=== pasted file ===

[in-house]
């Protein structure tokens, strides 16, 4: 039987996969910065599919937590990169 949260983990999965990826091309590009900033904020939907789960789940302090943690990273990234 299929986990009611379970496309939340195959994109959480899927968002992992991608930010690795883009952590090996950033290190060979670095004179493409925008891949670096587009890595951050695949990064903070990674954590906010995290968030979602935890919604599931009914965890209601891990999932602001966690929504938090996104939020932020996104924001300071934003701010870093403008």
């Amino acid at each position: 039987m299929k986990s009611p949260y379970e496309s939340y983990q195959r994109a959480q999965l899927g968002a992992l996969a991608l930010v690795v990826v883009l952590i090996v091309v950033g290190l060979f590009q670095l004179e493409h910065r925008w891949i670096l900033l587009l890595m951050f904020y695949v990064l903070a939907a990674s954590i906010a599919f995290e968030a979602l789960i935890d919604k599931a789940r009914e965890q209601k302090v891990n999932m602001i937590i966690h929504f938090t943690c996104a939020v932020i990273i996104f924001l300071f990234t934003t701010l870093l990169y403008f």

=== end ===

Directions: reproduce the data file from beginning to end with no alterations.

[in-house]
């Protein structure tokens, strides 16, 4: 039987996969910065599919937590990169 949260983990999965990826091309590009900033904020939907789960789940302090943690990273990234 299929986990009611379970496309939340195959994109959480899927968002992992991608930010690795883009952590090996950033290190060979670095004179493409925008891949670096587009890595951050695949990064903070990674954590906010995290968030979602935890919604599931009914965890209601891990999932602001966690929504938090996104939020932020996104924001300071934003701010870093403008």
């Amino acid at each position: 039987m299929k986990s009611p949260y379970e496309s939340y983990q195959r994109a959480q999965l899927g968002a992992l996969a991608l930010v690795v990826v883009l952590i090996v091309v950033g290190l060979f590009q670095l004179e493409h910065r925008w891949i670096l900033l587009l890595m951050f904020y695949v990064l903070a939907a990674s954590i906010a599919f995290e968030a979602l789960i935890d919604k599931a789940r009914e965890q209601k302090v891990n999932m602001i937590i966690h929504f938090t943690c996104a939020v932020i990273i996104f924001l300071f990234t934003t701010l870093l990169y403008f």